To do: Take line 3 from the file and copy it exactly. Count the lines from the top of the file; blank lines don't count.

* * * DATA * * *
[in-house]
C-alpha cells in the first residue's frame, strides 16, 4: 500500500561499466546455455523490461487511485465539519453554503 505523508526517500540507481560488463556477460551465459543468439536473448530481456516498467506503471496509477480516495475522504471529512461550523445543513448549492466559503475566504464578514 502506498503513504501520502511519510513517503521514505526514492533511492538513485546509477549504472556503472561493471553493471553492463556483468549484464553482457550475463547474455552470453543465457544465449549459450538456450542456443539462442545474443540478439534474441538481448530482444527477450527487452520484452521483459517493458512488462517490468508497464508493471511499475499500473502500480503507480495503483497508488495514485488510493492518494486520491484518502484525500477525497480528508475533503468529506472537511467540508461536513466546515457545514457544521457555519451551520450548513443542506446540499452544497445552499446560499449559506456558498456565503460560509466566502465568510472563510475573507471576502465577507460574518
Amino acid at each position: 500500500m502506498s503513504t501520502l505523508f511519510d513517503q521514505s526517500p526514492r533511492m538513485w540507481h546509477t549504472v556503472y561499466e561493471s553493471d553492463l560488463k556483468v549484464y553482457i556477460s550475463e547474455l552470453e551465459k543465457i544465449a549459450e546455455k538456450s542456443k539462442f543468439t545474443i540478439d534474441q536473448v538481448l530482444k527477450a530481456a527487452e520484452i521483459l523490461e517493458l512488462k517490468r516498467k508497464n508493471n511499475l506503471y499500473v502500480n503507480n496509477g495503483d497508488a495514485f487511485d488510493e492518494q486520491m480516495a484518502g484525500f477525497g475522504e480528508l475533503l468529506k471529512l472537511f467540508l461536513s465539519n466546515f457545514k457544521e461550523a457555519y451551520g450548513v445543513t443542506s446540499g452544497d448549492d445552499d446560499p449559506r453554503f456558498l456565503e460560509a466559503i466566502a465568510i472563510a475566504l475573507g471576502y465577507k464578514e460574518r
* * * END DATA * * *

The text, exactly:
Amino acid at each position: 500500500m502506498s503513504t501520502l505523508f511519510d513517503q521514505s526517500p526514492r533511492m538513485w540507481h546509477t549504472v556503472y561499466e561493471s553493471d553492463l560488463k556483468v549484464y553482457i556477460s550475463e547474455l552470453e551465459k543465457i544465449a549459450e546455455k538456450s542456443k539462442f543468439t545474443i540478439d534474441q536473448v538481448l530482444k527477450a530481456a527487452e520484452i521483459l523490461e517493458l512488462k517490468r516498467k508497464n508493471n511499475l506503471y499500473v502500480n503507480n496509477g495503483d497508488a495514485f487511485d488510493e492518494q486520491m480516495a484518502g484525500f477525497g475522504e480528508l475533503l468529506k471529512l472537511f467540508l461536513s465539519n466546515f457545514k457544521e461550523a457555519y451551520g450548513v445543513t443542506s446540499g452544497d448549492d445552499d446560499p449559506r453554503f456558498l456565503e460560509a466559503i466566502a465568510i472563510a475566504l475573507g471576502y465577507k464578514e460574518r